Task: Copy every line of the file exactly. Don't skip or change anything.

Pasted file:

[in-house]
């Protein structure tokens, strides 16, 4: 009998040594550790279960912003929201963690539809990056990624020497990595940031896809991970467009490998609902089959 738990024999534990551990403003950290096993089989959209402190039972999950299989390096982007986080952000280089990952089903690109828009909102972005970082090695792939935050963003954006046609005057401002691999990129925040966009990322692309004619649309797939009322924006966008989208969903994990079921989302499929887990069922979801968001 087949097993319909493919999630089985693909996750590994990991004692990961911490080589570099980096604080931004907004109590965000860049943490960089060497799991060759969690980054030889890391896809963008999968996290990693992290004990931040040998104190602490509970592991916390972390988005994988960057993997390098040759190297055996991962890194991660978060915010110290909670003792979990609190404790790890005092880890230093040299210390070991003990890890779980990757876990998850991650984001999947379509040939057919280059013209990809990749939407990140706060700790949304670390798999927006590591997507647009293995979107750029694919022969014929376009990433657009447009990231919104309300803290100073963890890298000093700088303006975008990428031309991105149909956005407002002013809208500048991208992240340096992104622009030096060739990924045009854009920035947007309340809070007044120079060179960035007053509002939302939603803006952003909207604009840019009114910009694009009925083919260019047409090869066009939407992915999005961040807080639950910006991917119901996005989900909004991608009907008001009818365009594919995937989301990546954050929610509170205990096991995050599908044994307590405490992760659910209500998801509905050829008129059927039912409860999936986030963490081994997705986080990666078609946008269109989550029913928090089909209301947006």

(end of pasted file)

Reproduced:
[in-house]
């Protein structure tokens, strides 16, 4: 009998040594550790279960912003929201963690539809990056990624020497990595940031896809991970467009490998609902089959 738990024999534990551990403003950290096993089989959209402190039972999950299989390096982007986080952000280089990952089903690109828009909102972005970082090695792939935050963003954006046609005057401002691999990129925040966009990322692309004619649309797939009322924006966008989208969903994990079921989302499929887990069922979801968001 087949097993319909493919999630089985693909996750590994990991004692990961911490080589570099980096604080931004907004109590965000860049943490960089060497799991060759969690980054030889890391896809963008999968996290990693992290004990931040040998104190602490509970592991916390972390988005994988960057993997390098040759190297055996991962890194991660978060915010110290909670003792979990609190404790790890005092880890230093040299210390070991003990890890779980990757876990998850991650984001999947379509040939057919280059013209990809990749939407990140706060700790949304670390798999927006590591997507647009293995979107750029694919022969014929376009990433657009447009990231919104309300803290100073963890890298000093700088303006975008990428031309991105149909956005407002002013809208500048991208992240340096992104622009030096060739990924045009854009920035947007309340809070007044120079060179960035007053509002939302939603803006952003909207604009840019009114910009694009009925083919260019047409090869066009939407992915999005961040807080639950910006991917119901996005989900909004991608009907008001009818365009594919995937989301990546954050929610509170205990096991995050599908044994307590405490992760659910209500998801509905050829008129059927039912409860999936986030963490081994997705986080990666078609946008269109989550029913928090089909209301947006």